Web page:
It's only a small exaggeration to reduce the entire movement to "English people are all like, Rah-Rah, Faw-Faw-Faw, Let's smash the oiks, but Scottish people are just like, Aye, whatever pal, nae bother".

Consider - is it likely that the solution for this is to create an equal and opposite form of the same thing?  Can anyone see why this might create more problems than it solves?

This makes as much sense as trying to eradicate lions by feeding them steaks and steroids.

3)   Nationalism = Nationalism.

One of the SNP's celebrity supporters asked recently why the First Minister was on TV talking about holding another independence referendum, when a survey had just illustrated the terrible extent of poverty in Scotland.  

This is a bit like asking why The Cookie Monster is on TV talking about how he wants to eat lots of cookies, while ignoring Scottish poverty.  

Scottish nationalism is all about securing independence, by fair means or foul.  Whatever your damnable progressive agenda is, there's little point in trying to bolt it onto the SNP.  Anything that you try to stick to the side of the nationalist program will be immediately consumed by the single priority of independence, either now or further down the line. 

And that's our happy-clappy, God-we-hate-the-English-but-welcome, foreign-friends! version of the phenomenon.  You can probably imagine the types of thing that this theoretical English progressive patriotism would consume.  

4)  It's so nakedly disingenuous. 

Nick has spent much of the last few years chiding us all for failing to heed the Very Real Concerns of the electorate about immigration.  The EU Referendum has just taught us a very real lesson about the very high levels of racism in the Very Real Concerns of the electorate.  The Labour right are still, this week, demanding that we all heed the Very Real Concerns of the electorate and act upon their wishes, despite knowing full-well what that entails, and which instincts they are fluffing.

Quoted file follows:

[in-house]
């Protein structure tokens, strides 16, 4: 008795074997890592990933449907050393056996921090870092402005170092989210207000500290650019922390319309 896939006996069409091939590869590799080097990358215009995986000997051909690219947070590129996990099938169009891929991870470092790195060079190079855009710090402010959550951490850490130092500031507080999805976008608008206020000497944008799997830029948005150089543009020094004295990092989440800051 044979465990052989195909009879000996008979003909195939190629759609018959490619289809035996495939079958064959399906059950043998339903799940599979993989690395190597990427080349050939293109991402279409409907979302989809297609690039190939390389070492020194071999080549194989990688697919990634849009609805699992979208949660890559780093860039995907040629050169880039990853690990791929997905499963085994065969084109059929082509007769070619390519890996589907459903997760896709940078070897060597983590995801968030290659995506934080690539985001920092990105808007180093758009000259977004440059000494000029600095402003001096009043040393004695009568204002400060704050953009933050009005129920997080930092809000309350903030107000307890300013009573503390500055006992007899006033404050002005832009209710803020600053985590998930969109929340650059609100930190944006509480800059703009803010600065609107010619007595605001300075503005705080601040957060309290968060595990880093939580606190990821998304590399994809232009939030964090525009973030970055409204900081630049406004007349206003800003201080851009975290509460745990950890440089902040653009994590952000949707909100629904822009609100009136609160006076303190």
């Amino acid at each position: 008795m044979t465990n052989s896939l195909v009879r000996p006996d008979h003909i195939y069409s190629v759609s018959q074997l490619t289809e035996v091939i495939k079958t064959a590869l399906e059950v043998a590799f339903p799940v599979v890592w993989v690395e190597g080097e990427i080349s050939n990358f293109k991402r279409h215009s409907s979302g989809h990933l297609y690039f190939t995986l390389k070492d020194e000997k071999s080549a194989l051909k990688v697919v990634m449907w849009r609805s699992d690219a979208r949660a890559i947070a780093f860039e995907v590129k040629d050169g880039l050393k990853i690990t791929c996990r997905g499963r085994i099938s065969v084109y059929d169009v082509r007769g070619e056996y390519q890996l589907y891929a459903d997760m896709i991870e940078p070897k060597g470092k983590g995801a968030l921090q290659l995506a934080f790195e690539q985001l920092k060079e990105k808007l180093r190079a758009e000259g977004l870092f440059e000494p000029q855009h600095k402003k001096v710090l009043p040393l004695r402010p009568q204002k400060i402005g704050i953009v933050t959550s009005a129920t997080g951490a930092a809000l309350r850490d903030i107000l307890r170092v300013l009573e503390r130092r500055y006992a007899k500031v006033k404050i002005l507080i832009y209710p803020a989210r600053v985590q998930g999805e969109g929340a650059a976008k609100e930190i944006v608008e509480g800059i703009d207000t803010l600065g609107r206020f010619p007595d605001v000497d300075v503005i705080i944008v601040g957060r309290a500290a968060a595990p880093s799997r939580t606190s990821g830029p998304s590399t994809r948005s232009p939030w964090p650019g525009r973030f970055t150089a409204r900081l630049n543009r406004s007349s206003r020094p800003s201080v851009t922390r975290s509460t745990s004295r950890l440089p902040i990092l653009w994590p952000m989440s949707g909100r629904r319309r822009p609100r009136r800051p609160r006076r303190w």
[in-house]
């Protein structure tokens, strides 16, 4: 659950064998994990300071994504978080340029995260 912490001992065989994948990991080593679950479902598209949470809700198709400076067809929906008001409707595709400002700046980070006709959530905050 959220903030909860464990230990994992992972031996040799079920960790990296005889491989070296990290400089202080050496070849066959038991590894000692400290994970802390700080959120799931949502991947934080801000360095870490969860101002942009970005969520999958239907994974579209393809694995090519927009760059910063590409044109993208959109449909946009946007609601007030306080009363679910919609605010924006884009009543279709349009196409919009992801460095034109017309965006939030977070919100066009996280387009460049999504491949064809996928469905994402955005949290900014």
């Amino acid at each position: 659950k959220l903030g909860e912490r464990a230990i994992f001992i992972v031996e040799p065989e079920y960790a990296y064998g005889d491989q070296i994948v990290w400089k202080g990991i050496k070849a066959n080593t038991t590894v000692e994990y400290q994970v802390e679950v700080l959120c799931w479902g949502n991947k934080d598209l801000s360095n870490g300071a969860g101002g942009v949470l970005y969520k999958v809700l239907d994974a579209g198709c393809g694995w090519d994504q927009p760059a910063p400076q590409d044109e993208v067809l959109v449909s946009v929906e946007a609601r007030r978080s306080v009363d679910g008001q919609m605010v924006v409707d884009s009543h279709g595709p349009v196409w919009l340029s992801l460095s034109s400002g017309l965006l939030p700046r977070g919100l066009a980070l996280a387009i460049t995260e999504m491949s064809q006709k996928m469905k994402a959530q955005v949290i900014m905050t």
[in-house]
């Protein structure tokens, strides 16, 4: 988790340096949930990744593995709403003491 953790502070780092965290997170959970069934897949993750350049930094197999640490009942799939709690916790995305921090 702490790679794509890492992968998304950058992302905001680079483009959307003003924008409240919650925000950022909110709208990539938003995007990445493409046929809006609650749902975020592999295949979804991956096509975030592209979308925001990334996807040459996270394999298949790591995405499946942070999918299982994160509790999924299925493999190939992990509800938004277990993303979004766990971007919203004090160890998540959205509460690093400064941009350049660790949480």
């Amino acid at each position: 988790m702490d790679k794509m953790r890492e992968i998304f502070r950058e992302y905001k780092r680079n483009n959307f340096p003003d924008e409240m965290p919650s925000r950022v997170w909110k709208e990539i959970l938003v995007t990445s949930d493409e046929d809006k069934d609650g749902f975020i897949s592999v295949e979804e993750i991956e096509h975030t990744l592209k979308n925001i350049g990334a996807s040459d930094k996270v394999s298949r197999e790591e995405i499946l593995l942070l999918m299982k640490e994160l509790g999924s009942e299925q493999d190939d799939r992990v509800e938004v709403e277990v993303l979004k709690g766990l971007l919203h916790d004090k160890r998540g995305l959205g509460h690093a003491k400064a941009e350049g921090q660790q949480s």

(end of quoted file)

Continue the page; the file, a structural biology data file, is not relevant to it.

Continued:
Exactly how do you intend to square your "progressive English patriotism" with your simultaneous desire to win the votes of people who are willing to immiserate the country, economically and personally, because they don't like all the foreigners? 

The answer, of course, is that this "progressive English patriotism" will not be very "progressive" at all, particularly not in relation to immigrants and immigration.  Unless there's something I'm missing, an anti-immigration left-wing party would be little more than a touchier-and-feelier Ukip.  

And finally, it should go without saying that the idea of a touchy-feely, left-wing Ukip is 

5)  Utter electoral insanity.

It's basically saying: "We have lost much of rural Britain, so what we need to do now is to tell all of our city-dwelling supporters to fuck off as well, and then we will win".

Why, in the name of sanity, would anyone who wants to see a political party succeed demand that it force such an obviously destructive policy down the necks of its few remaining supporters? 

Well, perhaps this is the final answer to that question. 

Bonus silliness:  I like how Nick berates "commentators" who "throw around the 'far left' label without stopping to ask what it means", before Nick throws around the far-left label without informing us of what it means.  

I also like "Utopias are always banal", which is a cracking point to hear from one of the country's most enthusiastic supporters of extreme transformative violence as a means to creating democracy and stability.

And I imagine everyone chuckled at Nick's pronouncements upon what is and isn't good writing.  

And that line, "In my world of liberal journalism".  Polemicist, damn thyself.